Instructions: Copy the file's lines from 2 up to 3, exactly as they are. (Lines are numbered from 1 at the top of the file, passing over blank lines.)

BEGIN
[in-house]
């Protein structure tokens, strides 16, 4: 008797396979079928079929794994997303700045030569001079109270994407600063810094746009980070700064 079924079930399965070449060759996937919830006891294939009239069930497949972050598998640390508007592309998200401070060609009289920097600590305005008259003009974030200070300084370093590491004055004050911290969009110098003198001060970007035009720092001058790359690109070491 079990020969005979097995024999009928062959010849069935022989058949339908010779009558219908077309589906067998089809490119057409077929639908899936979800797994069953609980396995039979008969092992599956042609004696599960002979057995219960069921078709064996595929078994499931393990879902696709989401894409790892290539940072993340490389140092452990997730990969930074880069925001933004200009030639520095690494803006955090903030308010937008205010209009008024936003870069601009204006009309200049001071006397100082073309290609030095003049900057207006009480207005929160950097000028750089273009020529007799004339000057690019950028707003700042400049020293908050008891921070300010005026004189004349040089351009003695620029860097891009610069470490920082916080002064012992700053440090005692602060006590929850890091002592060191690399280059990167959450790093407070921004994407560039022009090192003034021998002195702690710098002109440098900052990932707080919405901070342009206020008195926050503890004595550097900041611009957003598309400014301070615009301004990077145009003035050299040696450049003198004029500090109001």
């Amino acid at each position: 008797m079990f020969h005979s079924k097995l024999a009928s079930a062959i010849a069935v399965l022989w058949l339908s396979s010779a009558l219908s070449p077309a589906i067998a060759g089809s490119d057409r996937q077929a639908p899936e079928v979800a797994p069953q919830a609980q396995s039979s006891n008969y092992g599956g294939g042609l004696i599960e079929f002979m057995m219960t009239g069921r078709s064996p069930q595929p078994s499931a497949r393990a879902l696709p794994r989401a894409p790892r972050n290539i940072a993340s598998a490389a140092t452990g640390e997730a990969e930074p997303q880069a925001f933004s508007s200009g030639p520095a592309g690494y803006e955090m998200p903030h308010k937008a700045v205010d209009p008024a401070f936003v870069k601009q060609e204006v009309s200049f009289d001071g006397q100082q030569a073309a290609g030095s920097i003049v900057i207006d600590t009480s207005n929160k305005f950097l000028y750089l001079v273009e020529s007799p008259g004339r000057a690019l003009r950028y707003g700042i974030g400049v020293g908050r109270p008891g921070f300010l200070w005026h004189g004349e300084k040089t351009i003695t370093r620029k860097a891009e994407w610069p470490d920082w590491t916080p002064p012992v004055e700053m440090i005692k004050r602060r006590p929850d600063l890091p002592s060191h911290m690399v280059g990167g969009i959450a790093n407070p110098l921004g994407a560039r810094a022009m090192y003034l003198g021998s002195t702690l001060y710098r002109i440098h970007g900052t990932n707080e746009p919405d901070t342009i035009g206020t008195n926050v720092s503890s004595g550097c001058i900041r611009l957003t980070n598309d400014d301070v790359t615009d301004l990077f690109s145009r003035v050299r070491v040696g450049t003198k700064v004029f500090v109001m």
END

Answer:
């Protein structure tokens, strides 16, 4: 008797396979079928079929794994997303700045030569001079109270994407600063810094746009980070700064 079924079930399965070449060759996937919830006891294939009239069930497949972050598998640390508007592309998200401070060609009289920097600590305005008259003009974030200070300084370093590491004055004050911290969009110098003198001060970007035009720092001058790359690109070491 079990020969005979097995024999009928062959010849069935022989058949339908010779009558219908077309589906067998089809490119057409077929639908899936979800797994069953609980396995039979008969092992599956042609004696599960002979057995219960069921078709064996595929078994499931393990879902696709989401894409790892290539940072993340490389140092452990997730990969930074880069925001933004200009030639520095690494803006955090903030308010937008205010209009008024936003870069601009204006009309200049001071006397100082073309290609030095003049900057207006009480207005929160950097000028750089273009020529007799004339000057690019950028707003700042400049020293908050008891921070300010005026004189004349040089351009003695620029860097891009610069470490920082916080002064012992700053440090005692602060006590929850890091002592060191690399280059990167959450790093407070921004994407560039022009090192003034021998002195702690710098002109440098900052990932707080919405901070342009206020008195926050503890004595550097900041611009957003598309400014301070615009301004990077145009003035050299040696450049003198004029500090109001």
């Amino acid at each position: 008797m079990f020969h005979s079924k097995l024999a009928s079930a062959i010849a069935v399965l022989w058949l339908s396979s010779a009558l219908s070449p077309a589906i067998a060759g089809s490119d057409r996937q077929a639908p899936e079928v979800a797994p069953q919830a609980q396995s039979s006891n008969y092992g599956g294939g042609l004696i599960e079929f002979m057995m219960t009239g069921r078709s064996p069930q595929p078994s499931a497949r393990a879902l696709p794994r989401a894409p790892r972050n290539i940072a993340s598998a490389a140092t452990g640390e997730a990969e930074p997303q880069a925001f933004s508007s200009g030639p520095a592309g690494y803006e955090m998200p903030h308010k937008a700045v205010d209009p008024a401070f936003v870069k601009q060609e204006v009309s200049f009289d001071g006397q100082q030569a073309a290609g030095s920097i003049v900057i207006d600590t009480s207005n929160k305005f950097l000028y750089l001079v273009e020529s007799p008259g004339r000057a690019l003009r950028y707003g700042i974030g400049v020293g908050r109270p008891g921070f300010l200070w005026h004189g004349e300084k040089t351009i003695t370093r620029k860097a891009e994407w610069p470490d920082w590491t916080p002064p012992v004055e700053m440090i005692k004050r602060r006590p929850d600063l890091p002592s060191h911290m690399v280059g990167g969009i959450a790093n407070p110098l921004g994407a560039r810094a022009m090192y003034l003198g021998s002195t702690l001060y710098r002109i440098h970007g900052t990932n707080e746009p919405d901070t342009i035009g206020t008195n926050v720092s503890s004595g550097c001058i900041r611009l957003t980070n598309d400014d301070v790359t615009d301004l990077f690109s145009r003035v050299r070491v040696g450049t003198k700064v004029f500090v109001m």